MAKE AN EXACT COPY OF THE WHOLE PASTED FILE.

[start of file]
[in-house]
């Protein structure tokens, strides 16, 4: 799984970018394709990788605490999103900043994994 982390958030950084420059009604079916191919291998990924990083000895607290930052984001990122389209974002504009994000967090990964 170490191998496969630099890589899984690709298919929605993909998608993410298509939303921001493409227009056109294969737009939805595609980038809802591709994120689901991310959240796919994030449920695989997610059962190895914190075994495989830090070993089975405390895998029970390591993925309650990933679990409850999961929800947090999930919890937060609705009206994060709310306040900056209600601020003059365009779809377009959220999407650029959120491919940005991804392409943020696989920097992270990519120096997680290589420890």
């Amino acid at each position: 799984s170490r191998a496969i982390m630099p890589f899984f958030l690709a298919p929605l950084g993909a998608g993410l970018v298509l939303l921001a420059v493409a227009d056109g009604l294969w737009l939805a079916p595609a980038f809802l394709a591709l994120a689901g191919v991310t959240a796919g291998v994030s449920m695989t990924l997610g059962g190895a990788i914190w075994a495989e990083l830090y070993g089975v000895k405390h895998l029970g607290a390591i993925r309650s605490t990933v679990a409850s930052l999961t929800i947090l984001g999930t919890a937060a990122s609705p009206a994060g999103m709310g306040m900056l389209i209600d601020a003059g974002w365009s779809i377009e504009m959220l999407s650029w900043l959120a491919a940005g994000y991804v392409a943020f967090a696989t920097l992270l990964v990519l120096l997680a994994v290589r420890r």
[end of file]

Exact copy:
[in-house]
């Protein structure tokens, strides 16, 4: 799984970018394709990788605490999103900043994994 982390958030950084420059009604079916191919291998990924990083000895607290930052984001990122389209974002504009994000967090990964 170490191998496969630099890589899984690709298919929605993909998608993410298509939303921001493409227009056109294969737009939805595609980038809802591709994120689901991310959240796919994030449920695989997610059962190895914190075994495989830090070993089975405390895998029970390591993925309650990933679990409850999961929800947090999930919890937060609705009206994060709310306040900056209600601020003059365009779809377009959220999407650029959120491919940005991804392409943020696989920097992270990519120096997680290589420890």
């Amino acid at each position: 799984s170490r191998a496969i982390m630099p890589f899984f958030l690709a298919p929605l950084g993909a998608g993410l970018v298509l939303l921001a420059v493409a227009d056109g009604l294969w737009l939805a079916p595609a980038f809802l394709a591709l994120a689901g191919v991310t959240a796919g291998v994030s449920m695989t990924l997610g059962g190895a990788i914190w075994a495989e990083l830090y070993g089975v000895k405390h895998l029970g607290a390591i993925r309650s605490t990933v679990a409850s930052l999961t929800i947090l984001g999930t919890a937060a990122s609705p009206a994060g999103m709310g306040m900056l389209i209600d601020a003059g974002w365009s779809i377009e504009m959220l999407s650029w900043l959120a491919a940005g994000y991804v392409a943020f967090a696989t920097l992270l990964v990519l120096l997680a994994v290589r420890r």